In order to study possible seismic anisotropy due to crystal alignment in salt, we have carried out an in-situ experiment in the Devonian Prairie Evaporite about 1 km underground in the Allan potash mine, near Saskatoon, Saskatchewan. The work has been carried out using a high-resolution (~1-kHz) seismic acquisition system and a tomographic (transmission) type of experimental design. The main purpose of the study has been to establish whether or not anisotropic seismic properties in these salts, which are believed to have undergone recrystallization and thermomechanical alteration, show any promise of being useful in the mapping of such salt units.
A pillar of potash ore (roughly 30% halite and 30% sylvite) was selected for the experiment on the basis of accessibility and rock integrity. A hammer was employed as the energy source (frequencies from about 100 to 2000 Hz) and each record was obtained by vertically stacking the records from rive repeated hammer blows. Geophones were affixed to one face of the pillar in three orthogonal orientations. Records were acquired in three separate steps, each with identical geometry but different orientations of the geophone polarization: first normal to the wall, then vertically tangential to the wall, and finally horizontally tangential.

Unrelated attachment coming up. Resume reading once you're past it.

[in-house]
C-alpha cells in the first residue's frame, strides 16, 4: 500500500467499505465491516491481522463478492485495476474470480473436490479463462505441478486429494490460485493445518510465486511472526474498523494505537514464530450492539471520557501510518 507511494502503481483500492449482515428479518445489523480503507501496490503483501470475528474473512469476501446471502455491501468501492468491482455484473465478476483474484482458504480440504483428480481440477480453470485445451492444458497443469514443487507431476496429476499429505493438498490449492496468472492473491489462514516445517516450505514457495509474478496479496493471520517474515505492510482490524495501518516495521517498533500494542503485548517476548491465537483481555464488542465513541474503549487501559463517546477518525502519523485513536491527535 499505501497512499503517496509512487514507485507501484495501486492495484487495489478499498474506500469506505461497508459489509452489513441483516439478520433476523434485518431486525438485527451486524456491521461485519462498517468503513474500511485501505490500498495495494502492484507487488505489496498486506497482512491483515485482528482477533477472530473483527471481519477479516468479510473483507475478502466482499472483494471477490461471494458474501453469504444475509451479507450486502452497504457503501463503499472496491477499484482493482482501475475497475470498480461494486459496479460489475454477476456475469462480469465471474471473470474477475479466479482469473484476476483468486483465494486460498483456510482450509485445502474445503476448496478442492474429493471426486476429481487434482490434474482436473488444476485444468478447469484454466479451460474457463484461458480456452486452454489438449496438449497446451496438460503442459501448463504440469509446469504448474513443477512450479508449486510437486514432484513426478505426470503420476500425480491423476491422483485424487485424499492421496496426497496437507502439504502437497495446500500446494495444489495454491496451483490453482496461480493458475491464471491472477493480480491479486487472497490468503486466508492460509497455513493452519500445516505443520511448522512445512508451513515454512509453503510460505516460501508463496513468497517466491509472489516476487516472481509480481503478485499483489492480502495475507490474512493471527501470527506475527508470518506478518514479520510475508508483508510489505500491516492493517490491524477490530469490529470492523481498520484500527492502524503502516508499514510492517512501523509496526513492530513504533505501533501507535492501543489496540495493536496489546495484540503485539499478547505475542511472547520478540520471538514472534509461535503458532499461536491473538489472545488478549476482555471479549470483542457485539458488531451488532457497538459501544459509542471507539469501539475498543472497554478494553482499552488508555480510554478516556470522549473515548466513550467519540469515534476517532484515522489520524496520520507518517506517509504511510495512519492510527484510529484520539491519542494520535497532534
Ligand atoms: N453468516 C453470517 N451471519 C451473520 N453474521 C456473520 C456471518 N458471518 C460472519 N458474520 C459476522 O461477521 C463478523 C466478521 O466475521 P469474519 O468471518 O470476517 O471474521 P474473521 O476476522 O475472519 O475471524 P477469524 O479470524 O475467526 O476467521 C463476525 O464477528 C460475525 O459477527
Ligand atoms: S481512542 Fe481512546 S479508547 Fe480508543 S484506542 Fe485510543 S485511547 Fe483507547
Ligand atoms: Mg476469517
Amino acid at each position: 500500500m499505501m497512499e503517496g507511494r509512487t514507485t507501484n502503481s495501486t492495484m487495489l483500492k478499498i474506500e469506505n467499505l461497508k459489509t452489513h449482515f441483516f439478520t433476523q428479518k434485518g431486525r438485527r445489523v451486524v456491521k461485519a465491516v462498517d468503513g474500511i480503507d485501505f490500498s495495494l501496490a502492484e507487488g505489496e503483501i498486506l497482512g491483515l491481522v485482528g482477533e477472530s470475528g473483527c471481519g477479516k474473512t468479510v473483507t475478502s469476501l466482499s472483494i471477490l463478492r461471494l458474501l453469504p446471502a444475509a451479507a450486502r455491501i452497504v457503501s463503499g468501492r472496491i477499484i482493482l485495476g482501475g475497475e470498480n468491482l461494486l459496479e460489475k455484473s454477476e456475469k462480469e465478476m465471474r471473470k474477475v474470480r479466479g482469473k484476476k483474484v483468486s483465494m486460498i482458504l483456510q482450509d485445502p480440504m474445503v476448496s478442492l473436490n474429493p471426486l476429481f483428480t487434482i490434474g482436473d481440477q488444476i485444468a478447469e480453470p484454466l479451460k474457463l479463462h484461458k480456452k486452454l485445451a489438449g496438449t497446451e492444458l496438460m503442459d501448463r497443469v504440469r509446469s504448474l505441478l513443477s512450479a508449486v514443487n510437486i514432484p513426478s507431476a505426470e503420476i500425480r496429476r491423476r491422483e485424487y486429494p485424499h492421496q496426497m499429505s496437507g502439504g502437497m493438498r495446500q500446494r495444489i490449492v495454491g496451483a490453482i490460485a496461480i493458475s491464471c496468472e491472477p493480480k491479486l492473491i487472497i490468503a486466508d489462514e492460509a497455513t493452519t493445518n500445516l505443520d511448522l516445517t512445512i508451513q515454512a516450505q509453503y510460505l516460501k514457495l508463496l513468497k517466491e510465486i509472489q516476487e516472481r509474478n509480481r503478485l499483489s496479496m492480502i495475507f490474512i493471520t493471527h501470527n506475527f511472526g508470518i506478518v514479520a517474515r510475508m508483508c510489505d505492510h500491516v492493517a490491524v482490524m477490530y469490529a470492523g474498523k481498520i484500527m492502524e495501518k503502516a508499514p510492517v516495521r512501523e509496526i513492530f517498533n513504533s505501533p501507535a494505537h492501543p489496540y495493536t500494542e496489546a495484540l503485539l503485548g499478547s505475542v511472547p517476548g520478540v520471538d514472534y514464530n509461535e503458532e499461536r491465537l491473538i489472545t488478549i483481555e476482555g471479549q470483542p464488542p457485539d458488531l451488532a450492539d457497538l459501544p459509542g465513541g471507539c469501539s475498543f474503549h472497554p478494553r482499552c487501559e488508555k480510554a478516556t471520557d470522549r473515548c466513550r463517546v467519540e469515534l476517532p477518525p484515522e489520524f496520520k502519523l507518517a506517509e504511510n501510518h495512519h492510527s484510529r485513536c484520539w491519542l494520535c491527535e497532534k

We observe shear-wave splitting for many of the three-component record sets acquired in this experiment. This could conceivably be caused by cracking or fracturing in the rock as a result of de-stressing following mine excavation or by the alignment of salt crystals in the rock in response to the stress field prevailing at the rime of recrystallization. Indications are that the anisotropy observed here is a result of crystal alignment, rather than post-excavation effects. We are led to this conclusion because the observed symmetry axes are consistent with the known trends of fracture lineaments and principal stress axes on the western Canadian plains but inconsistent with the orientations of the excavated rock faces.
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